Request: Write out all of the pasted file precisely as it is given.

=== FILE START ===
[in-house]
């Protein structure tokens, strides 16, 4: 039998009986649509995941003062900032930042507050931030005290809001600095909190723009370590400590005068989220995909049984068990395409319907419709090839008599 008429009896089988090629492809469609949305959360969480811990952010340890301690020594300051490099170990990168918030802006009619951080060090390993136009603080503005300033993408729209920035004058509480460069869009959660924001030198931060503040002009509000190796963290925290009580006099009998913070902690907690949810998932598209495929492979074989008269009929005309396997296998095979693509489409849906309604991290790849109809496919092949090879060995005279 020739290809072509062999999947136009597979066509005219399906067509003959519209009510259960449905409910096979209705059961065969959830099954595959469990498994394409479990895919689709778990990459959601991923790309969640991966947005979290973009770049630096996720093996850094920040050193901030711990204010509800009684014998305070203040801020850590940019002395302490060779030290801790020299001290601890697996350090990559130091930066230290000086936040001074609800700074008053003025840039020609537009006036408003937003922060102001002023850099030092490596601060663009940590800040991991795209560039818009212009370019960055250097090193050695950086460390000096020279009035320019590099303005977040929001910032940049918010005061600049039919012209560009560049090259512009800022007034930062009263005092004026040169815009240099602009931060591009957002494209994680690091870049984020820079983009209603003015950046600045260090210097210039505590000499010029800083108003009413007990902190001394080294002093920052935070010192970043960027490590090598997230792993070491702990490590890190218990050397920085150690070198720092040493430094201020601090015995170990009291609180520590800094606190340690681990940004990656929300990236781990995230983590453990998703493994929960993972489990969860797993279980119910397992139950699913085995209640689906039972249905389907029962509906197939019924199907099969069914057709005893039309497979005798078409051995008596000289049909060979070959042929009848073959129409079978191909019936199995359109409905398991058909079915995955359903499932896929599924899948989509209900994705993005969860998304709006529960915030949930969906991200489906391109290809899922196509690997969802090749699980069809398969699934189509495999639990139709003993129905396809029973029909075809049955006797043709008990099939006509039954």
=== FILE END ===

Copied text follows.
[in-house]
């Protein structure tokens, strides 16, 4: 039998009986649509995941003062900032930042507050931030005290809001600095909190723009370590400590005068989220995909049984068990395409319907419709090839008599 008429009896089988090629492809469609949305959360969480811990952010340890301690020594300051490099170990990168918030802006009619951080060090390993136009603080503005300033993408729209920035004058509480460069869009959660924001030198931060503040002009509000190796963290925290009580006099009998913070902690907690949810998932598209495929492979074989008269009929005309396997296998095979693509489409849906309604991290790849109809496919092949090879060995005279 020739290809072509062999999947136009597979066509005219399906067509003959519209009510259960449905409910096979209705059961065969959830099954595959469990498994394409479990895919689709778990990459959601991923790309969640991966947005979290973009770049630096996720093996850094920040050193901030711990204010509800009684014998305070203040801020850590940019002395302490060779030290801790020299001290601890697996350090990559130091930066230290000086936040001074609800700074008053003025840039020609537009006036408003937003922060102001002023850099030092490596601060663009940590800040991991795209560039818009212009370019960055250097090193050695950086460390000096020279009035320019590099303005977040929001910032940049918010005061600049039919012209560009560049090259512009800022007034930062009263005092004026040169815009240099602009931060591009957002494209994680690091870049984020820079983009209603003015950046600045260090210097210039505590000499010029800083108003009413007990902190001394080294002093920052935070010192970043960027490590090598997230792993070491702990490590890190218990050397920085150690070198720092040493430094201020601090015995170990009291609180520590800094606190340690681990940004990656929300990236781990995230983590453990998703493994929960993972489990969860797993279980119910397992139950699913085995209640689906039972249905389907029962509906197939019924199907099969069914057709005893039309497979005798078409051995008596000289049909060979070959042929009848073959129409079978191909019936199995359109409905398991058909079915995955359903499932896929599924899948989509209900994705993005969860998304709006529960915030949930969906991200489906391109290809899922196509690997969802090749699980069809398969699934189509495999639990139709003993129905396809029973029909075809049955006797043709008990099939006509039954």